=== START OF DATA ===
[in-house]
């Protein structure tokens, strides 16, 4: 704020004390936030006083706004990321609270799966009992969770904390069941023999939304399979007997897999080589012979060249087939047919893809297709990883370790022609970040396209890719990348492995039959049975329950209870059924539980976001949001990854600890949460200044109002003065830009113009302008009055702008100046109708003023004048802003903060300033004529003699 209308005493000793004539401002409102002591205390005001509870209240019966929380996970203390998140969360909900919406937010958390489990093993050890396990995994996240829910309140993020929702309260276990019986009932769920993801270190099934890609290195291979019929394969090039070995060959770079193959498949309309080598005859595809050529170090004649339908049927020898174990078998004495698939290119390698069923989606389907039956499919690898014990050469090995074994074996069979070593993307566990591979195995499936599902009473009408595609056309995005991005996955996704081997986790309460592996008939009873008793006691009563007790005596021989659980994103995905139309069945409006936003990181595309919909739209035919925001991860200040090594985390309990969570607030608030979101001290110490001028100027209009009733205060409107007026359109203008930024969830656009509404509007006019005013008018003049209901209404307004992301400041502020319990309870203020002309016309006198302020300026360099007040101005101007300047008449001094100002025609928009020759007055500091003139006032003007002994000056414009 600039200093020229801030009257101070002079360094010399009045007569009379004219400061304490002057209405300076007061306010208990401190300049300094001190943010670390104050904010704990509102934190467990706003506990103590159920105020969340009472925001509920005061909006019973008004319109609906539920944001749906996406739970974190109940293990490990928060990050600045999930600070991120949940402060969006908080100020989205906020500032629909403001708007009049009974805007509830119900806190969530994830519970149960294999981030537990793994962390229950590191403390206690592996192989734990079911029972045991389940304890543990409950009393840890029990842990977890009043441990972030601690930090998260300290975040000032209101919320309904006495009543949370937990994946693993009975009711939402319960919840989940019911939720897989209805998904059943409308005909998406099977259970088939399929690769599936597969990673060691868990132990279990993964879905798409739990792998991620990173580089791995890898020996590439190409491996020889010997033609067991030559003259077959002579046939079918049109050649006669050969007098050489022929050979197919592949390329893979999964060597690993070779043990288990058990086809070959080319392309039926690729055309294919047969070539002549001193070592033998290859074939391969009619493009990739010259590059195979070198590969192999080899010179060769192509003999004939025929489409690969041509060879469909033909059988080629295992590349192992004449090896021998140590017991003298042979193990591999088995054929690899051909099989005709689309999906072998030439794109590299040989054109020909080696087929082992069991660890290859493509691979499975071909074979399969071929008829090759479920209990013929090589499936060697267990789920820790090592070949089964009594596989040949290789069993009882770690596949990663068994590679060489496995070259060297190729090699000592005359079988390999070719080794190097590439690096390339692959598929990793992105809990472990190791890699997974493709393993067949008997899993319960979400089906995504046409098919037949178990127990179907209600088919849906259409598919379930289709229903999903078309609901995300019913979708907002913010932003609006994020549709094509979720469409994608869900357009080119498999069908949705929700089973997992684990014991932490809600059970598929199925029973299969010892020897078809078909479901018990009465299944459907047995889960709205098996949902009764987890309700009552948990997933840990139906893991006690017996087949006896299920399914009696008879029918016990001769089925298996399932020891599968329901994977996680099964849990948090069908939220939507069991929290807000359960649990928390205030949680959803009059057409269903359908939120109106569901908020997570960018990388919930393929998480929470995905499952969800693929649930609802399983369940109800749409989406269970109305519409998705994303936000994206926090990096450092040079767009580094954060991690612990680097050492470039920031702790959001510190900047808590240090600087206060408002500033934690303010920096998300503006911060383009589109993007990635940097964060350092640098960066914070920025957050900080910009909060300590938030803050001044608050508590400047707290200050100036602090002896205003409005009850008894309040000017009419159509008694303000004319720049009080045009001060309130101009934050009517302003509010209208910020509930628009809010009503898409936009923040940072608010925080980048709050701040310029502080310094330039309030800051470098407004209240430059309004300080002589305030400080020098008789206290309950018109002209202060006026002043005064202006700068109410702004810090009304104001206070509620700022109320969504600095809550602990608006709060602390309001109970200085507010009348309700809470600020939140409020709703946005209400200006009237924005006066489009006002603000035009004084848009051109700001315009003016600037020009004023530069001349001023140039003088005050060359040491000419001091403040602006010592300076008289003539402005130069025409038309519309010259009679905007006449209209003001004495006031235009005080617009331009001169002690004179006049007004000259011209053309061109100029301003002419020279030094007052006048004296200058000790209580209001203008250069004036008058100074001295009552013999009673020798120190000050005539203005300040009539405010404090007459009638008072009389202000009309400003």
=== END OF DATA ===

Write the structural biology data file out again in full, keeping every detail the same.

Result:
[in-house]
């Protein structure tokens, strides 16, 4: 704020004390936030006083706004990321609270799966009992969770904390069941023999939304399979007997897999080589012979060249087939047919893809297709990883370790022609970040396209890719990348492995039959049975329950209870059924539980976001949001990854600890949460200044109002003065830009113009302008009055702008100046109708003023004048802003903060300033004529003699 209308005493000793004539401002409102002591205390005001509870209240019966929380996970203390998140969360909900919406937010958390489990093993050890396990995994996240829910309140993020929702309260276990019986009932769920993801270190099934890609290195291979019929394969090039070995060959770079193959498949309309080598005859595809050529170090004649339908049927020898174990078998004495698939290119390698069923989606389907039956499919690898014990050469090995074994074996069979070593993307566990591979195995499936599902009473009408595609056309995005991005996955996704081997986790309460592996008939009873008793006691009563007790005596021989659980994103995905139309069945409006936003990181595309919909739209035919925001991860200040090594985390309990969570607030608030979101001290110490001028100027209009009733205060409107007026359109203008930024969830656009509404509007006019005013008018003049209901209404307004992301400041502020319990309870203020002309016309006198302020300026360099007040101005101007300047008449001094100002025609928009020759007055500091003139006032003007002994000056414009 600039200093020229801030009257101070002079360094010399009045007569009379004219400061304490002057209405300076007061306010208990401190300049300094001190943010670390104050904010704990509102934190467990706003506990103590159920105020969340009472925001509920005061909006019973008004319109609906539920944001749906996406739970974190109940293990490990928060990050600045999930600070991120949940402060969006908080100020989205906020500032629909403001708007009049009974805007509830119900806190969530994830519970149960294999981030537990793994962390229950590191403390206690592996192989734990079911029972045991389940304890543990409950009393840890029990842990977890009043441990972030601690930090998260300290975040000032209101919320309904006495009543949370937990994946693993009975009711939402319960919840989940019911939720897989209805998904059943409308005909998406099977259970088939399929690769599936597969990673060691868990132990279990993964879905798409739990792998991620990173580089791995890898020996590439190409491996020889010997033609067991030559003259077959002579046939079918049109050649006669050969007098050489022929050979197919592949390329893979999964060597690993070779043990288990058990086809070959080319392309039926690729055309294919047969070539002549001193070592033998290859074939391969009619493009990739010259590059195979070198590969192999080899010179060769192509003999004939025929489409690969041509060879469909033909059988080629295992590349192992004449090896021998140590017991003298042979193990591999088995054929690899051909099989005709689309999906072998030439794109590299040989054109020909080696087929082992069991660890290859493509691979499975071909074979399969071929008829090759479920209990013929090589499936060697267990789920820790090592070949089964009594596989040949290789069993009882770690596949990663068994590679060489496995070259060297190729090699000592005359079988390999070719080794190097590439690096390339692959598929990793992105809990472990190791890699997974493709393993067949008997899993319960979400089906995504046409098919037949178990127990179907209600088919849906259409598919379930289709229903999903078309609901995300019913979708907002913010932003609006994020549709094509979720469409994608869900357009080119498999069908949705929700089973997992684990014991932490809600059970598929199925029973299969010892020897078809078909479901018990009465299944459907047995889960709205098996949902009764987890309700009552948990997933840990139906893991006690017996087949006896299920399914009696008879029918016990001769089925298996399932020891599968329901994977996680099964849990948090069908939220939507069991929290807000359960649990928390205030949680959803009059057409269903359908939120109106569901908020997570960018990388919930393929998480929470995905499952969800693929649930609802399983369940109800749409989406269970109305519409998705994303936000994206926090990096450092040079767009580094954060991690612990680097050492470039920031702790959001510190900047808590240090600087206060408002500033934690303010920096998300503006911060383009589109993007990635940097964060350092640098960066914070920025957050900080910009909060300590938030803050001044608050508590400047707290200050100036602090002896205003409005009850008894309040000017009419159509008694303000004319720049009080045009001060309130101009934050009517302003509010209208910020509930628009809010009503898409936009923040940072608010925080980048709050701040310029502080310094330039309030800051470098407004209240430059309004300080002589305030400080020098008789206290309950018109002209202060006026002043005064202006700068109410702004810090009304104001206070509620700022109320969504600095809550602990608006709060602390309001109970200085507010009348309700809470600020939140409020709703946005209400200006009237924005006066489009006002603000035009004084848009051109700001315009003016600037020009004023530069001349001023140039003088005050060359040491000419001091403040602006010592300076008289003539402005130069025409038309519309010259009679905007006449209209003001004495006031235009005080617009331009001169002690004179006049007004000259011209053309061109100029301003002419020279030094007052006048004296200058000790209580209001203008250069004036008058100074001295009552013999009673020798120190000050005539203005300040009539405010404090007459009638008072009389202000009309400003």